Let's say you're perpetually late to the party and are only just now getting around to checking out Star Wars: Tiny Death Star. Well, sadly your 11-month tardiness isn't doing you any favors here: Disney is pulling the app from both Google Play and the App Store, as spotted by Gamezebo. An anonymous source told the site that Tiny Death Star and Star Wars Assault Team are getting the axe with the intent to retire them and focus on other titles instead. Ian Marsh, co-owner of Death Star developer NimbleBit, revealed to Gamezebo that the delisting is as much a surprise to him as it is to everyone else. Speaking to Pocket Gamer, he said that he hadn't been told of any of this by Disney before it'd happened and that Mickey and Co. likely no longer felt the game was worth the cost of upkeep anymore. Death Star was a "significant source of revenue" for Marsh and his team, which he says makes this sting that much more.
Google may have already given Android's Play Store a big makeover this summer, but it's not done yet -- there's another revamp coming this year. Android Police has posted shots of a pre-release Play Store 5.0 update that's very clearly guided by Google's Material Design concept. While it's not quite as dramatic an overhaul as what we saw a few months ago, it's still a pretty noticeable change. Swaths of bright, solid color are everywhere, and there's even more of an emphasis on title pictures. You should get some extra function to go with this form, too; code buried in the update hints that you'll get to restore apps on a per-device basis, making it much easier to recreate your setup from an old phone. It's not certain just when the new Play Store will go live, but it's reasonable to presume that you'll see it around the same time as the similarly-styled Android L update.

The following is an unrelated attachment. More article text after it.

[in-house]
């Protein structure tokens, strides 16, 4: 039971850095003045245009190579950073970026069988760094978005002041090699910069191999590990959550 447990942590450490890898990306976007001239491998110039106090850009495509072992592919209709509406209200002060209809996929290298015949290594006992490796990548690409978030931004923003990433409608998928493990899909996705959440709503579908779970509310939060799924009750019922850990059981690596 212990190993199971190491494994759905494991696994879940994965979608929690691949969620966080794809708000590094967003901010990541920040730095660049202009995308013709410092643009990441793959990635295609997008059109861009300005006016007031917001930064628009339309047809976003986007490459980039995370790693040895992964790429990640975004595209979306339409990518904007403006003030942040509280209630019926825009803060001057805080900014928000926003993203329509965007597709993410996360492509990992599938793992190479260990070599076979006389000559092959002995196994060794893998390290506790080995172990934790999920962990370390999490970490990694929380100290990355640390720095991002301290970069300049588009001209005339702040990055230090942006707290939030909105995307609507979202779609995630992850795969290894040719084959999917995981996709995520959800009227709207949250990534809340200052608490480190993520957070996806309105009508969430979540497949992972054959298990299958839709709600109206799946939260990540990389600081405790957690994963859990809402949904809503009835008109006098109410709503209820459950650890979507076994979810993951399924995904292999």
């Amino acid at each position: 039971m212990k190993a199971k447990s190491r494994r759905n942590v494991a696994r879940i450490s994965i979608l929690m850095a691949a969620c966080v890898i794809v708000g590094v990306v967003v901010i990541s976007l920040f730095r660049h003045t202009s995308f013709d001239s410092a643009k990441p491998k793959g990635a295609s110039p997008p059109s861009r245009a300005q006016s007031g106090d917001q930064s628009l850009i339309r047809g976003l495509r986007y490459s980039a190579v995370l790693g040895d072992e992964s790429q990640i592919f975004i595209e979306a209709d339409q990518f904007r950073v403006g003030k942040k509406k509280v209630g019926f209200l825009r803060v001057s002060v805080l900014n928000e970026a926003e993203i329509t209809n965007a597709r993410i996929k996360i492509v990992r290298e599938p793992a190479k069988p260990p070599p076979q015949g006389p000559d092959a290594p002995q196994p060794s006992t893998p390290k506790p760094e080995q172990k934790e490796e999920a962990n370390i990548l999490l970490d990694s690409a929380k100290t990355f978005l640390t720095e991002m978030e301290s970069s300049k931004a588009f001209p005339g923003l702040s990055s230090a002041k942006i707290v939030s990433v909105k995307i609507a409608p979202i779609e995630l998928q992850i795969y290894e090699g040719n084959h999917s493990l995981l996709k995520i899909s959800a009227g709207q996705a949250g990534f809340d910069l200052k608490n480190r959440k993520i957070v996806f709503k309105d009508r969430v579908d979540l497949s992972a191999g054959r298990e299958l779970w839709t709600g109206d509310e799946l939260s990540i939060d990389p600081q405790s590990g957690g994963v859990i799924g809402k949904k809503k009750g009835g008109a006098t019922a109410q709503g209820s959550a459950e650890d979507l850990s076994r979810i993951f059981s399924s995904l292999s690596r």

Source: Android Police